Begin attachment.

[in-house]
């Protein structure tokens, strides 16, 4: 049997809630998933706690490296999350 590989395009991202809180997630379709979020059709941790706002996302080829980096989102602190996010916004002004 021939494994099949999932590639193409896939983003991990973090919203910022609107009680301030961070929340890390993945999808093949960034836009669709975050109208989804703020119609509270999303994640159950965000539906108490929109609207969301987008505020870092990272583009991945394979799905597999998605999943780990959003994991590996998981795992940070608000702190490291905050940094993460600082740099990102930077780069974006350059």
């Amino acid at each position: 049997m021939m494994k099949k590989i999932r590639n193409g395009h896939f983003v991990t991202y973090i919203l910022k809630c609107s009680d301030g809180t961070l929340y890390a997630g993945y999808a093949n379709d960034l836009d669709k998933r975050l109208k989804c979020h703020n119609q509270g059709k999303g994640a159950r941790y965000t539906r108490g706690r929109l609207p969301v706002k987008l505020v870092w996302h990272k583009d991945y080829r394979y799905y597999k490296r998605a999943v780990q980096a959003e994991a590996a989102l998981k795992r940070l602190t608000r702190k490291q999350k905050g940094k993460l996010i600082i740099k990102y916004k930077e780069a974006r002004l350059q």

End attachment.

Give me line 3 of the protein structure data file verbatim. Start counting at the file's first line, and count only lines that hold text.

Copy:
């Amino acid at each position: 049997m021939m494994k099949k590989i999932r590639n193409g395009h896939f983003v991990t991202y973090i919203l910022k809630c609107s009680d301030g809180t961070l929340y890390a997630g993945y999808a093949n379709d960034l836009d669709k998933r975050l109208k989804c979020h703020n119609q509270g059709k999303g994640a159950r941790y965000t539906r108490g706690r929109l609207p969301v706002k987008l505020v870092w996302h990272k583009d991945y080829r394979y799905y597999k490296r998605a999943v780990q980096a959003e994991a590996a989102l998981k795992r940070l602190t608000r702190k490291q999350k905050g940094k993460l996010i600082i740099k990102y916004k930077e780069a974006r002004l350059q």